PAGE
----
I first discovered Nonna Paola while surfing through videos on my smart TV's YouTube app. Immediately, I called over my wife and son and we lost ourselves in laughter for the next hour or more as we played video after video.
This diminutive Calabrian nonna puts up with the provocations, jabs and teasing of her Australian comedian son, Greg, as he records videos of her reactions to the the world around her: telemarketers, smart phones, "sooshi" ("Do I eat-a the paper?"), politics, and priests. In one episode she asks her son to play Metallica in the car. In another, she explains how she bottles and labels her own holy water. One of my all-time favorites is when her son catches her drying chili peppers in the washing machine's spin cycle!
The mix of a loving, prodding son and a thick-accented energetic Nonna is hysterical. The videos has made Nonna Paola a YouTube sensation, with nearly 24,000 subscribers with some of her videos reaching over half a million views!
In many ways (especially in stature) she reminds me of my maternal Grandmother: the way I would always tease her about her "boyfriend", the Pope; trying to put a helmet on her and telling her "today is the day" I was taking her for a ride on my motorcycle; and I perpetually blamed her tomato sauce (overloaded with onions and peppers) as the reason my appendix almost killed me when I was 12 years old.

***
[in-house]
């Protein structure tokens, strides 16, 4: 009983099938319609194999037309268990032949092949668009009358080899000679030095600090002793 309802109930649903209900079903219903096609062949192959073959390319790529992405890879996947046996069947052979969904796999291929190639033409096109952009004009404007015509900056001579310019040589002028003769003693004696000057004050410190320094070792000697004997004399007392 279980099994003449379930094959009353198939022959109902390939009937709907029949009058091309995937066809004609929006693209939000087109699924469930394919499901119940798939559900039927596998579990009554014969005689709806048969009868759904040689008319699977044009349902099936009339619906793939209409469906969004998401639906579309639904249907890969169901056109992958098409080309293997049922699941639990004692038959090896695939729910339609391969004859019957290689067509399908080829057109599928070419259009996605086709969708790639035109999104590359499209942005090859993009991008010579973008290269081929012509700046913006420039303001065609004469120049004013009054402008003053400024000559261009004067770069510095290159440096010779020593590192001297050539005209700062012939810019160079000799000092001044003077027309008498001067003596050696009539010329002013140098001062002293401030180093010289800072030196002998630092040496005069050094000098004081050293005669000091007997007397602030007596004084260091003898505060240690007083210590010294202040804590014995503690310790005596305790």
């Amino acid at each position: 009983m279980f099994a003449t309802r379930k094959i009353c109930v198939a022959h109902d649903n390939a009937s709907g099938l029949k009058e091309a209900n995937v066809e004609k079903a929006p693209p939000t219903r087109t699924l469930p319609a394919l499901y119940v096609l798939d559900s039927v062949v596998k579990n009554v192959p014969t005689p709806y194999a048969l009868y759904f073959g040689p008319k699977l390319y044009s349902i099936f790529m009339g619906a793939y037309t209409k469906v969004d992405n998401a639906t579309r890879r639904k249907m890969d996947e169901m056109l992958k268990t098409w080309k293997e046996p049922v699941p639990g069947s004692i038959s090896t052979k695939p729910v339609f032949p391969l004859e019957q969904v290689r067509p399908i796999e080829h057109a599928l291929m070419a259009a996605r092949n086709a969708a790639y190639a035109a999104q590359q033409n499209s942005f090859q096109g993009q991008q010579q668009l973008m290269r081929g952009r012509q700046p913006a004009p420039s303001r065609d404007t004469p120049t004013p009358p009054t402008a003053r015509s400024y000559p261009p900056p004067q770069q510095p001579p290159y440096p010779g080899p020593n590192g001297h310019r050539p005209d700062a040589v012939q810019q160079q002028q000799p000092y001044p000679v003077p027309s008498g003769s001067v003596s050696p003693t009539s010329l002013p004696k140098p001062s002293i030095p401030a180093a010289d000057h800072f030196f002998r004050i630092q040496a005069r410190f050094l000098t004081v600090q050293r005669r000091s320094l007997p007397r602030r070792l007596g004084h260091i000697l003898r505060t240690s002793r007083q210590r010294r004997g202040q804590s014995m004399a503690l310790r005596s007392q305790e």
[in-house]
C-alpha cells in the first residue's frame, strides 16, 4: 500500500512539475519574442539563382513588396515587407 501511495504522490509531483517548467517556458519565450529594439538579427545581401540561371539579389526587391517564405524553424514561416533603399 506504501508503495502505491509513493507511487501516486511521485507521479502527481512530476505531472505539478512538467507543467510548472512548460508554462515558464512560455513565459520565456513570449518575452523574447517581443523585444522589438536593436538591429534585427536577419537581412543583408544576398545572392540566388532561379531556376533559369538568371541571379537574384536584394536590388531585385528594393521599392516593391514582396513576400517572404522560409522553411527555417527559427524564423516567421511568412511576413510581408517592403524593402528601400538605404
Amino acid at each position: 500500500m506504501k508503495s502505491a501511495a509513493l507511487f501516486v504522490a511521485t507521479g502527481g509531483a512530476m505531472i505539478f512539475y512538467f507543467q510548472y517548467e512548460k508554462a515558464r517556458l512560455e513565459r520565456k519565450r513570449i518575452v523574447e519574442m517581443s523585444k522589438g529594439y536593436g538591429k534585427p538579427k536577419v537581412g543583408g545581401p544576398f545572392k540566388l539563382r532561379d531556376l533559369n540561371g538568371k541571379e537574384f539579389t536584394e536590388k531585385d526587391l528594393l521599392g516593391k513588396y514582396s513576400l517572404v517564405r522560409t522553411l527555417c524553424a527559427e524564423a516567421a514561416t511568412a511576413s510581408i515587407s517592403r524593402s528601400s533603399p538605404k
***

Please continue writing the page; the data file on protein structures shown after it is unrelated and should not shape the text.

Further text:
Their videos are addictive, but I'm trying to pace myself for when I really need to take my mind off of everyday problems of life. When I need it, I'll load up their video channel on Youtube and laugh at the way Nonna fights back at her son by calling him "Dick-a-head", soothing my soul with laughter...
A few of my Nonna Paola favorites...
Amazing video (some by drone) of divers jumping from the bridge over the the
Furore Fiord on the Amalfi Coast.
Click on the photo to see the video.
When traveling through the Amalfi Coast, we can't help but wonder, "Who lives up there? How do they deal with all those steps? How do you even get up there?" You'll see houses precariously clinging to a cliff edge with no indication of how you even get to the house from the road above--or below--and how you would even get your groceries to your door. Anyone who has done even a little trekking and walking would be familiar with the old donkey paths and countless steps that link these communities, up and down the mountain and from hamlet to village. Consider what it must be like to live a workaday life in towns like Positano, Amalfi Town, or the not so famous towns of Furore, Priano, Nocelle, Montepertuso, San Lazzaro, San Michele or Scala (even its name means staircase). The YouTube videos of Nicki Positano takes a look behind the curtain of what it's like to live as an expat in Italy and on the Amalfi Coast...
Although I've experienced what it's like to be an expat living in another country (France), I've never lived in Italy and am amazed at how people need to adjust to the quirks of not only government and social customs, but also with the extreme geology of the place... hills, heat, narrow roads, tiny cars, compact living quarters and perhaps even dodging the enormous tourist throngs that "invade" during the peak season.